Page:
Does he know?
I know she knows.
He looks like he knows and I bet he does, because she knows and she probably told him.
How on Earth did he find out?
At my work, I just went through a process of having to lay off a bunch of people after a good six weeks of planning among a select few managers. My wife’s 40th birthday party with all those friends and family was a bit like compressing those six weeks into 8 hours.
I immersed myself in hosting duties, insisting that the Leaver sit relax, drink and enjoy herself. It worked, the time flew but it was hard to keep track without a score card. I resisted bringing up the question with the Leaver during the party at least — does this person know? In some cases it astounds me that some people there don’t know already.
Why does it matter? she answered when I asked her the next day.
She’s right of course, it shouldn’t matter.
She’s done most of the telling to our immediate friends and neighbours. I didn’t because I’m worried about the kids finding out before we tell them. But these people have kids that play with our kids and it wouldn’t take much for someone talking to a spouse or for my soon-to-be-ex speaking to them with a child in ear-shot and we’re dealing with a disaster.
But she has to be free to tell whoever she likes. My discomfort is probably just as much a symptom of my paranoia in trying to keep the personal private then anything else.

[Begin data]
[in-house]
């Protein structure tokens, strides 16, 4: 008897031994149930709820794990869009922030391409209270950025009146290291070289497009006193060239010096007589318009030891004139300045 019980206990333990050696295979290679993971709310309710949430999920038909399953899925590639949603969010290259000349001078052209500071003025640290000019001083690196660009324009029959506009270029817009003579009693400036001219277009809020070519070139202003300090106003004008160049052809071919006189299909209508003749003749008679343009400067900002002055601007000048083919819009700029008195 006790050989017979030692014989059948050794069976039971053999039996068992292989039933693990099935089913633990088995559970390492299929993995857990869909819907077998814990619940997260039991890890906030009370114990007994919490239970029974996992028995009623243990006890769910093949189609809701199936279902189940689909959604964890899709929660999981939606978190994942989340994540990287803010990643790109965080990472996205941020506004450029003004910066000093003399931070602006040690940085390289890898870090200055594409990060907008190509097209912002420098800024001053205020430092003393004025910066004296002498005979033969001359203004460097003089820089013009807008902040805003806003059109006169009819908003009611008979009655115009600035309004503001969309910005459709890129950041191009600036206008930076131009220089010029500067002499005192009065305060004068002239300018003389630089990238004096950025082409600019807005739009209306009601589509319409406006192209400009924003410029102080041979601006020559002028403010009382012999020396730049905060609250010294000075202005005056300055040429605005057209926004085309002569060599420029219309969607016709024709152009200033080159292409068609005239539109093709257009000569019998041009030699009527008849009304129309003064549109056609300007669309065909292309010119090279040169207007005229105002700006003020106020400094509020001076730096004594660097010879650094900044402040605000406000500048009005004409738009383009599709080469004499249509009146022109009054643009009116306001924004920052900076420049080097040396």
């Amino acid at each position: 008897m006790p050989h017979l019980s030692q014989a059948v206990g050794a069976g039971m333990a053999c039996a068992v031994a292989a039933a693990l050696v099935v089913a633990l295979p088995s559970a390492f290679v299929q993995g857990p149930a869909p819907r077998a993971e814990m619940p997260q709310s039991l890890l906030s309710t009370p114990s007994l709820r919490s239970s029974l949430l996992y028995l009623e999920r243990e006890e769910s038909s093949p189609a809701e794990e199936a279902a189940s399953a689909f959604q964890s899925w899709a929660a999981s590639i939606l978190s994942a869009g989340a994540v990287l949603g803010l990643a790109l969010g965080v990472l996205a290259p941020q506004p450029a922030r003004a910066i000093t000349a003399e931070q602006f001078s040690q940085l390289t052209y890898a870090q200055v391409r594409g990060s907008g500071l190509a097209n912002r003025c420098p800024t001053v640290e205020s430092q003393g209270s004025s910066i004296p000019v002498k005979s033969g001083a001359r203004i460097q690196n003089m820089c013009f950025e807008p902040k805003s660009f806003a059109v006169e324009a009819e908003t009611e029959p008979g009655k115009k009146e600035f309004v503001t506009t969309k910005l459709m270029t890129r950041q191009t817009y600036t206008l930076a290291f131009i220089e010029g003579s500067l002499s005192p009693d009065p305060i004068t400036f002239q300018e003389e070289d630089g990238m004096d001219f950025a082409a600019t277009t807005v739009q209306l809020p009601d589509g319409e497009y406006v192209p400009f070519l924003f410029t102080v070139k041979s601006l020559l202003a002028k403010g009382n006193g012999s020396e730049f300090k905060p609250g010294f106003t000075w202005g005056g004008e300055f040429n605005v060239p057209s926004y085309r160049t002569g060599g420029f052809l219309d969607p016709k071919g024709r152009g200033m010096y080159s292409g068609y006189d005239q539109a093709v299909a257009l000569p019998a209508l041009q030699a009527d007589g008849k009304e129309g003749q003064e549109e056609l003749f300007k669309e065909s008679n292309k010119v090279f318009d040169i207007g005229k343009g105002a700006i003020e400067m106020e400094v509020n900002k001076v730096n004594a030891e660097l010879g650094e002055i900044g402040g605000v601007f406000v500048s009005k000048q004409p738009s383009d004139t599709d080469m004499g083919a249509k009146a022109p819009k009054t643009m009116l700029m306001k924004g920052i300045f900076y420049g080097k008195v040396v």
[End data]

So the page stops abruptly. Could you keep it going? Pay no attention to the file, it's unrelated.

No one talked to me about what was going on directly. I got a lot of weighty “how are you’s” and heartfelt “you’ve done a fantastic job with the kebabs. I mean really, really incredible,” like I was a surgeon who’d just managed to save little Timmy’s leg.
And then there was the neighbour who reached out to give me one of those arm-wrestling grip soul-shakes after the Leaver’s inebriated toast to me. How the hell did he know? He must know…. Does he know?
Luckily the Leaver was pretty sedated by the time midnight rolled around.
So she didn’t see what I saw. The folks who would usually be there to clean up past 1 were gone by ten. With some of the closest to us both leaving the earliest. I don’t know if it was because enough people knew to dampen those that didn’t but people made their excuses unusually early. With the pat on the arm and the promise to… see you soon?
“you”– plural? “you” –singular?
We create sides… no they pick sides…. no I made the sides…
The evening was exemplary of how much is lost and as a result how little solid there is to stand on. The uncertainty from this massive loss contaminates your relationship with all the people around you.
People say “we love you both” and of course they do. But I want validation and certainly the Leaver wants validation. While we say we don’t want conflict and we want to work together to blah blah, blah. We want people to be on our side — less ambiguity in a life now filled with question marks.
I think we both managed to suppress the urge to take someone aside and spill. I know I had that urge very strongly at one point. Because there is this sense, if I get to that person first, I can lay claim to them and they’ll see it my way; she’ll have to change their mind.
But in the context of the party what a crappy thing to do to someone — just screw over their evening and leave a rotten taste in their mouth.
But despite not going to that extreme, I suspect the friends who were there find our melodrama — even when suppressed and contained — depressing. And at a party you want to have fun. So the ones who didn’t know had the most fun. And the ones who knew probably felt awkward, a little paranoid (does the person I’m talking to know?), sad and probably more than a little bit sorry for us.
It would be nice to think that the party was the zenith of those feelings. But it’s just the beginning of that. I better get used to it.